Safaricom half-year profit falls for the first time since 2012
- The slide has been attributed to a decline in M-Pesa revenues from the roll out of free cash transfers below Ksh.1000 to Ksh.35.9 billion from Ksh.42 billion last year.
- The impact of the free cash transfers was tabulated at Ksh.6.1 billion to include Ksh.4.5 billion hit on transfers and a Ksh.1.6 billion hit on payments.
- Safaricom’s Chief Executive Officer Peter Ndegwa nevertheless indicates the company’s business remains on a strong footing in spite of the slide in earnings as the firm now trails its eyes on regional expansion.
Leading telco operator Safaricom PLC has reported a reduced Ksh.33 billion half year profit representing a six percent slide in earnings from Ksh.35.2 billion last year.
This the company’s first profit slide in the mid-year review since 2012.
The slide has been attributed to a decline in M-Pesa revenues from the roll out of free cash transfers below Ksh.1000 to Ksh.35.9 billion from Ksh.42 billion last year.
The impact of the free cash transfers was tabulated at Ksh.6.1 billion to include Ksh.4.5 billion hit on transfers and a Ksh.1.6 billion hit on payments.
“The free cash transfers have weighed hard on our half year results. M-Pesa revenues now account for 30 per cent of total revenues in comparison to 33 per cent last year,” noted Safaricom Acting Chief Finance Officer Ilanna Darcy.
Safaricom has nevertheless recorded a 14.1 per cent growth in mobile data revenues to Ksh.22.2 billion from Ksh.19.5 billion on the back of the increased data usage by customers with the average chargeable gigabyte per user growing by 33 per cent to 1.4GB in the period.
Fixed service revenue which encompasses fibre connectivity to homes and business was meanwhile marginally down at Ksh.4.5 billion from Ksh.4.6 billion last year on falling connection to businesses.
The operator’s earnings from voice revenue which relates to phone calls made were down by Ksh.2.8 billion on reduced calling patterns among Kenyans during the pandemic.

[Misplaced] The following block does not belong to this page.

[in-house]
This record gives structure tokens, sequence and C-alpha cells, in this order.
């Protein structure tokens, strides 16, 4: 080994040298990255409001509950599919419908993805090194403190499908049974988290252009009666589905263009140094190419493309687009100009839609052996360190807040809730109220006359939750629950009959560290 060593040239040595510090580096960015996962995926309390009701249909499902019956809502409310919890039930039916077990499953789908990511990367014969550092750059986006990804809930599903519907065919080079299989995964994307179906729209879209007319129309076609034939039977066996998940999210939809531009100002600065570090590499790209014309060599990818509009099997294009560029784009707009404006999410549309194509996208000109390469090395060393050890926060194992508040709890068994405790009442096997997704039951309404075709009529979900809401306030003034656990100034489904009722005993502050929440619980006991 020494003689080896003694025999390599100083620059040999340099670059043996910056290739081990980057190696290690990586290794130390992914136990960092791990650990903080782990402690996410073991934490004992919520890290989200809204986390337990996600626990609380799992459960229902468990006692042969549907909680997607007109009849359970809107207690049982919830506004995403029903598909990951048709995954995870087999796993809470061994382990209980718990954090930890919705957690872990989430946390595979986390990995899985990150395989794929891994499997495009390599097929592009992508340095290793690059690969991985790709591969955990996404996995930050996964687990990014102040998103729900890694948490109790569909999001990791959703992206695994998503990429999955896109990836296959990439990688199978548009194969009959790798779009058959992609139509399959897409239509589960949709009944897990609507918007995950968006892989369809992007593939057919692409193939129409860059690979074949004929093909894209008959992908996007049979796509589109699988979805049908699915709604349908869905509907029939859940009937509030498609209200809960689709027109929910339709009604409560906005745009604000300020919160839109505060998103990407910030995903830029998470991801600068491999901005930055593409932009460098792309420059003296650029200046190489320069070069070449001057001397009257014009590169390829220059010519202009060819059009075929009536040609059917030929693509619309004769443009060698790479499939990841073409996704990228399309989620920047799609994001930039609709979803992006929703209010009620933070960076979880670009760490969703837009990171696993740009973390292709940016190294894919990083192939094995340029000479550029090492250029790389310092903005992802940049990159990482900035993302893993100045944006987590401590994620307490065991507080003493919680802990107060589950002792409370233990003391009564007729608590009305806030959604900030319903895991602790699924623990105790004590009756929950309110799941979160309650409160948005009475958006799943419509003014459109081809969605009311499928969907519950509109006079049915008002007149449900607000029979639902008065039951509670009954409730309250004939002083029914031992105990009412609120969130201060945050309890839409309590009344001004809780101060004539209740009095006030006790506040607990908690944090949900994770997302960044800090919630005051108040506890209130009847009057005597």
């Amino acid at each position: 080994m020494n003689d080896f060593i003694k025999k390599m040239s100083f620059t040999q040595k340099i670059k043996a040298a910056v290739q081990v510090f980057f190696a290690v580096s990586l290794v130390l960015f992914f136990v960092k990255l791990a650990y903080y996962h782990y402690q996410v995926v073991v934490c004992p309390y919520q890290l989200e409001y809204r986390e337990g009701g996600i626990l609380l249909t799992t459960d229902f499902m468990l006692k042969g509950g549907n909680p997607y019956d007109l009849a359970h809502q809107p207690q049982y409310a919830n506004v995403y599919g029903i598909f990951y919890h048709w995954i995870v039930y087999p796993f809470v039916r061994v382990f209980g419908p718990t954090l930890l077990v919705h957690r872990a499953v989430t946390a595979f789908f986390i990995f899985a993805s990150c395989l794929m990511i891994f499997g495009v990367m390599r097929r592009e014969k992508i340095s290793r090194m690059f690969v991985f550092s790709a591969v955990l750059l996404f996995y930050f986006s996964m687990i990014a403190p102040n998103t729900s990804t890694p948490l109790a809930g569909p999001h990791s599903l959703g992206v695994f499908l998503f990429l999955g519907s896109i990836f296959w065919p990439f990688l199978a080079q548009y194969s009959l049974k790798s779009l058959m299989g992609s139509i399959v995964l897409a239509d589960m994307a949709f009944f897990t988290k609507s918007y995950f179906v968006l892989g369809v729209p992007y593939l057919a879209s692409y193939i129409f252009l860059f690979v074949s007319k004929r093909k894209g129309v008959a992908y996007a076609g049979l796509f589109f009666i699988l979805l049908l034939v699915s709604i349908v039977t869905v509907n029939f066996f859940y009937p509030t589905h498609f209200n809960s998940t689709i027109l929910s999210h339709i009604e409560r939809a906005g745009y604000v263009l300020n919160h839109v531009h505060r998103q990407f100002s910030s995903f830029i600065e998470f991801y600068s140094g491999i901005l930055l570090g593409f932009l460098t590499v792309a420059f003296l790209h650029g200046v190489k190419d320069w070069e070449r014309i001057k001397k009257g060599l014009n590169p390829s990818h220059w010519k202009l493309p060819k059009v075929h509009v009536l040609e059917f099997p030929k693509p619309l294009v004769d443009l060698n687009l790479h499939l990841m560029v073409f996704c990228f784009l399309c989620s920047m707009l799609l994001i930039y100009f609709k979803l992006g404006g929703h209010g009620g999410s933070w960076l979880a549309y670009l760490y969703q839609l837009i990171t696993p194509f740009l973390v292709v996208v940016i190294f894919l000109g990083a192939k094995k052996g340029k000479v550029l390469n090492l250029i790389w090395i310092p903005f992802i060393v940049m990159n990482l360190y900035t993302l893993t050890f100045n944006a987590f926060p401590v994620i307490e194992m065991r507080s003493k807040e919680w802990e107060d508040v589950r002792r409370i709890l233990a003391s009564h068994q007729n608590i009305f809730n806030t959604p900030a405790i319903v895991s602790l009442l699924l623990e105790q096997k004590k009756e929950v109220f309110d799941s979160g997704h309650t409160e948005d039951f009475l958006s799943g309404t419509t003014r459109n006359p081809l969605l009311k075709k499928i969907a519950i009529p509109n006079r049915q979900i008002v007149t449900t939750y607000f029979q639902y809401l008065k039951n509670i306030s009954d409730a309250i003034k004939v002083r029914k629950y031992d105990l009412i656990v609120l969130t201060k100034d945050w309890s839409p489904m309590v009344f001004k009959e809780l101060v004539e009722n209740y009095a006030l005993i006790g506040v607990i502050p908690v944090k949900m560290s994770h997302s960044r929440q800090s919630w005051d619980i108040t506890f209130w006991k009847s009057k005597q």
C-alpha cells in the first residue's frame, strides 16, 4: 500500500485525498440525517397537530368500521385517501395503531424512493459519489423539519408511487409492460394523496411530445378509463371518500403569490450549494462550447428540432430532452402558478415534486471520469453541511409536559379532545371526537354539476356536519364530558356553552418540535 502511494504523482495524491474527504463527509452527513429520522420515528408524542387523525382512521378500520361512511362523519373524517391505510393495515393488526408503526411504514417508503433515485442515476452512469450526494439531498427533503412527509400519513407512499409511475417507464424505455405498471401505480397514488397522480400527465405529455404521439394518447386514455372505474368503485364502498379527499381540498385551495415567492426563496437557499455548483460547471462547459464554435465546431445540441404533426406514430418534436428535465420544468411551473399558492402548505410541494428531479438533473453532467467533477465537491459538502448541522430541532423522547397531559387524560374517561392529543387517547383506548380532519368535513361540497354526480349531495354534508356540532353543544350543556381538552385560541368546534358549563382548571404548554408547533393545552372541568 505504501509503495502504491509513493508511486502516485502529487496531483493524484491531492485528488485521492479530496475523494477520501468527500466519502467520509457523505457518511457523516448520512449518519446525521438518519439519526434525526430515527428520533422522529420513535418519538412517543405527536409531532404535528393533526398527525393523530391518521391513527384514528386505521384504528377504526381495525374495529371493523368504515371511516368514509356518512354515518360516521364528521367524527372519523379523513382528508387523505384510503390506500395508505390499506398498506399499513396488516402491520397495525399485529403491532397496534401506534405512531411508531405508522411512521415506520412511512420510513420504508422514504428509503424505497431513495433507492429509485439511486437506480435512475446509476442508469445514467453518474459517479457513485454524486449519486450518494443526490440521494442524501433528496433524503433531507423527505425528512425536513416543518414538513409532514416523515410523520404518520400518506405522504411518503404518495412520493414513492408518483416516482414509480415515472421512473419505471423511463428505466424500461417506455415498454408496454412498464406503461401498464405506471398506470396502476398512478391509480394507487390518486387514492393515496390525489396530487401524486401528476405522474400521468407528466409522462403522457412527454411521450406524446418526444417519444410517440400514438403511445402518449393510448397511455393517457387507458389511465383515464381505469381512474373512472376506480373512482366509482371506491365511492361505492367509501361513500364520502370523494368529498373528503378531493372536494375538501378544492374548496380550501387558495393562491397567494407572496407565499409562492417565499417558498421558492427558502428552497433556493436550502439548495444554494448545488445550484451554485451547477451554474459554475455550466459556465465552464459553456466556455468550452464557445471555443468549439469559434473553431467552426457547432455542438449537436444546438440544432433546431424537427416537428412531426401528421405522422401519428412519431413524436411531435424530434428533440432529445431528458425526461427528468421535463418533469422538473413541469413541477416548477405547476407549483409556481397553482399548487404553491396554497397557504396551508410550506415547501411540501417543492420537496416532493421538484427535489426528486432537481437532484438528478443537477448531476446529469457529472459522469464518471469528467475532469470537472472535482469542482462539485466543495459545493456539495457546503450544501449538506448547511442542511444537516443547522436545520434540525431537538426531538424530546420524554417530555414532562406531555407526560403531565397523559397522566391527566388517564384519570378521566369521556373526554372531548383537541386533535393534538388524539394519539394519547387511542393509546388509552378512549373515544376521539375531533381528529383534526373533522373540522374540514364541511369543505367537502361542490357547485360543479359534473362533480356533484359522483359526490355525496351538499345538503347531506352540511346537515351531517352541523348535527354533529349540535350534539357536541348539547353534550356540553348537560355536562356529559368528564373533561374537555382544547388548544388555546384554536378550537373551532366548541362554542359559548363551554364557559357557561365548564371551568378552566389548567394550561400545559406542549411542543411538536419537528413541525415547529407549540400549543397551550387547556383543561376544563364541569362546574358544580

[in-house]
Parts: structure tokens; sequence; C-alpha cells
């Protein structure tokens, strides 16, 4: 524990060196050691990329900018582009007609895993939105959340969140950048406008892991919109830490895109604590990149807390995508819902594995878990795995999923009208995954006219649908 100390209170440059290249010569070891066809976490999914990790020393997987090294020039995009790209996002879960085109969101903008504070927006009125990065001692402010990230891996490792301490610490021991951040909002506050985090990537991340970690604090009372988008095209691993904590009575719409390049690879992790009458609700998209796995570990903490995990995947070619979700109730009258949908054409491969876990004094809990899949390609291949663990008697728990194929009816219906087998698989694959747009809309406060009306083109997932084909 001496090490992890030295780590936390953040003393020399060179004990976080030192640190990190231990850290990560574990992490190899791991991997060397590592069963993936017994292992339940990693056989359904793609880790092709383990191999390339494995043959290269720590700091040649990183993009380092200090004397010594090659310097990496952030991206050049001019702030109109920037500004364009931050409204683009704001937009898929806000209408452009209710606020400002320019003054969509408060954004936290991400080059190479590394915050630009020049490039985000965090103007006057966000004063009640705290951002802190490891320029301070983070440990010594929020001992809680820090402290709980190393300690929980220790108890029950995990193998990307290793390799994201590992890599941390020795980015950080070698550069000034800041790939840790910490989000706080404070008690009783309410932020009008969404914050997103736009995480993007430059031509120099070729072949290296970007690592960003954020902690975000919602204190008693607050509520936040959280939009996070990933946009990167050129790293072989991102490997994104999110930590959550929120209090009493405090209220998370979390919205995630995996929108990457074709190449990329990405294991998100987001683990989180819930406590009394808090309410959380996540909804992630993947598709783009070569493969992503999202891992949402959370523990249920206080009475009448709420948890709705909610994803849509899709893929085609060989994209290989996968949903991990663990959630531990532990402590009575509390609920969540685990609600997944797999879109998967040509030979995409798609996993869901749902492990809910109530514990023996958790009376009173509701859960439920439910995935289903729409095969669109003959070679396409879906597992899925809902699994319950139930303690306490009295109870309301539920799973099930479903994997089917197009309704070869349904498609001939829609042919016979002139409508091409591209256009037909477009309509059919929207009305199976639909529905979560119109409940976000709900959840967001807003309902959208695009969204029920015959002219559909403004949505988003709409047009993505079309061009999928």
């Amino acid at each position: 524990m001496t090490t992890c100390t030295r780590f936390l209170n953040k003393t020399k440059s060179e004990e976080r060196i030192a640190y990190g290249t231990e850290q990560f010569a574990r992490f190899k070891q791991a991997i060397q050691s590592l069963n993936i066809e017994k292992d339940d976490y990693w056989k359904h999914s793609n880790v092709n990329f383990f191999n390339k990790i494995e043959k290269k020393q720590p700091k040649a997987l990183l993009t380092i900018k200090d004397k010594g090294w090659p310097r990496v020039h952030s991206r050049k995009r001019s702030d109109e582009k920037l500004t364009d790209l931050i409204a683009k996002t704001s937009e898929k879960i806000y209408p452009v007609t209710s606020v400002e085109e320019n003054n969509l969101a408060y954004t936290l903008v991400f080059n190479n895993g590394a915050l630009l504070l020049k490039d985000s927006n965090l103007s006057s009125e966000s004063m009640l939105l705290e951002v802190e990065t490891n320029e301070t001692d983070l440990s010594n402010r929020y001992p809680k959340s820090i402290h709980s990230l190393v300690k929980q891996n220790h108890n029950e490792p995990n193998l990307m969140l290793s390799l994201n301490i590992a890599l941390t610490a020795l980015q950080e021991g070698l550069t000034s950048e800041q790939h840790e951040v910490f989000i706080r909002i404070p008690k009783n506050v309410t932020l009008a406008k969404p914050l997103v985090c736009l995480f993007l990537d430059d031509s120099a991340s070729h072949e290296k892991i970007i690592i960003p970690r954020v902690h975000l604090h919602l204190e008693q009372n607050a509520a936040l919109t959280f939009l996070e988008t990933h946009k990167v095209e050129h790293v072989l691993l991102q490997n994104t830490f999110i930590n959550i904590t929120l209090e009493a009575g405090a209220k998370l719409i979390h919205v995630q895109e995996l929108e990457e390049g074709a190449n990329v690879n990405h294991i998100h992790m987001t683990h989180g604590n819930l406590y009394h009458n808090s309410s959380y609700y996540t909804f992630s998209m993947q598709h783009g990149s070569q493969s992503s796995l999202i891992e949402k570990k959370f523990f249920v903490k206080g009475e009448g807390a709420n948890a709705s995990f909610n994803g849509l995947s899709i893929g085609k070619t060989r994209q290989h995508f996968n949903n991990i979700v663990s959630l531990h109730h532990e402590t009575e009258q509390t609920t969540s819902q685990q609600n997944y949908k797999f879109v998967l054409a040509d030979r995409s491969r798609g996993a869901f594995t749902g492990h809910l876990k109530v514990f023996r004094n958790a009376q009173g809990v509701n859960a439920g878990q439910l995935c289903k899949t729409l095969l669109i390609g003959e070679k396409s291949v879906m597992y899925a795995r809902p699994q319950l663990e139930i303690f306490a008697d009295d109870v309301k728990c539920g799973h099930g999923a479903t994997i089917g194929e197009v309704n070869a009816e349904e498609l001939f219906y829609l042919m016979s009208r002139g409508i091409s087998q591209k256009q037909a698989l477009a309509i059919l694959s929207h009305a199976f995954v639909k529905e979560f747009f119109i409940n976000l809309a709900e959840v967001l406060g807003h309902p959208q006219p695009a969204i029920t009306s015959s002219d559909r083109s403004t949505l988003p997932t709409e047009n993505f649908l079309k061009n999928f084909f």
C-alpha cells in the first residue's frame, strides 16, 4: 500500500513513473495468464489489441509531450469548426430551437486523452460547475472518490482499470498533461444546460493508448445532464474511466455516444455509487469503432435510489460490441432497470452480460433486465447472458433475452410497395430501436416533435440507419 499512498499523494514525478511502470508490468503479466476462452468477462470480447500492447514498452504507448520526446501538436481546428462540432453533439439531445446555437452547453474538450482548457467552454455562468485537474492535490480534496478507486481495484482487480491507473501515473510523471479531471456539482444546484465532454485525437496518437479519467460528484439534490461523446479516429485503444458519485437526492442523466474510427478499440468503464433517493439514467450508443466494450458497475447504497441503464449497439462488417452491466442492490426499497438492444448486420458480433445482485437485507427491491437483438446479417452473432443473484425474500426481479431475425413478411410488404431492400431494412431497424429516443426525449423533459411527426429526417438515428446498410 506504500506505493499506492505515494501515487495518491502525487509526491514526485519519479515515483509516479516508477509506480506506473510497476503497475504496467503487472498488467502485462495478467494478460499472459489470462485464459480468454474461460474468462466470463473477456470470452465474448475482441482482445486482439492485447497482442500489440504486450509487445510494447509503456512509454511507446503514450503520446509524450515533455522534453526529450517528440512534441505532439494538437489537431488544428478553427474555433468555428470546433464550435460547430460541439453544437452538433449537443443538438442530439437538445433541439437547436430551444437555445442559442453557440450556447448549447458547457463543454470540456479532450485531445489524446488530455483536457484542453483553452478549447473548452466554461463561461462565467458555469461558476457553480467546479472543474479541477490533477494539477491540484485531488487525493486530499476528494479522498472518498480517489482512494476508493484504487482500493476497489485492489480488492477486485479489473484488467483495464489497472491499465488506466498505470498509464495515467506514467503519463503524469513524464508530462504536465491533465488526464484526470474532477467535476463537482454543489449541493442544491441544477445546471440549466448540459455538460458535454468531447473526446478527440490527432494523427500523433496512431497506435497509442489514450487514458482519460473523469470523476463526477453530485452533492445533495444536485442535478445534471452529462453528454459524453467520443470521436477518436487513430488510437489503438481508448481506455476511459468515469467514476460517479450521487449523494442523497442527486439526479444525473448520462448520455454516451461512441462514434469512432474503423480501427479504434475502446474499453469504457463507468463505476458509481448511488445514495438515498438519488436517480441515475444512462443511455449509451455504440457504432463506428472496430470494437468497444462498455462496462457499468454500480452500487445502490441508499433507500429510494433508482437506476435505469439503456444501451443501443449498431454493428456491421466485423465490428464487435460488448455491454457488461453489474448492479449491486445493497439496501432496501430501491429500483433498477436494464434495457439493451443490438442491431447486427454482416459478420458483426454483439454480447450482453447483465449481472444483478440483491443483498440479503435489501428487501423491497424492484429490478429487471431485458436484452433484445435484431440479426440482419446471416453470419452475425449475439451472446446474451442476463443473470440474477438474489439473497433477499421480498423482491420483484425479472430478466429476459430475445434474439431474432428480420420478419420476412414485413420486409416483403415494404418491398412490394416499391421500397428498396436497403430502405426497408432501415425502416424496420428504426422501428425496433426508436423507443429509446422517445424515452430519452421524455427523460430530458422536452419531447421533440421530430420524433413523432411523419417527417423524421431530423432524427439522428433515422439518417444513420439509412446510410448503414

Cumulatively, Safaricom’s service revenue in the period have contracted by 4.8 per cent to Ksh.118.4 billion from Ksh.124.3 billion last year.
Safaricom’s Chairman Michael Joseph has nevertheless termed the performance as resilience while pointing to the firm’s support for Kenyans via the free M-Pesa transfers below Ksh.1000 which started in March.
“Our results reflect on the resilience that Kenyans have shown during the pandemic. As a purpose led company, we have diversified our portfolio and strengthened our balance sheet and hence we believe we will be able to bounce back,” he said.
Safaricom’s Chief Executive Officer Peter Ndegwa meanwhile indicates the company’s business remains on a strong footing in spite of the slide in earnings as the firm now trails its eyes on regional expansion.
Safaricom further plans to expand its 4G connectivity around the country to 100 per cent by the close of the year having reached a 91 per cent penetration rate in the half year period.
Ndegwa indicates the company remains in discussion with the Central Bank of Kenya (CBK) on the review of free cash transfers below Ksh.1000 beyond December 312.
“We have no concerns about the health of the M-Pesa business. This is because we know the decline is from the support of free cash transfers to Kenyans,” he said.
“We are not ready at this stage to announce when the free cash transfers end as we are still in engagements with the CBK.”
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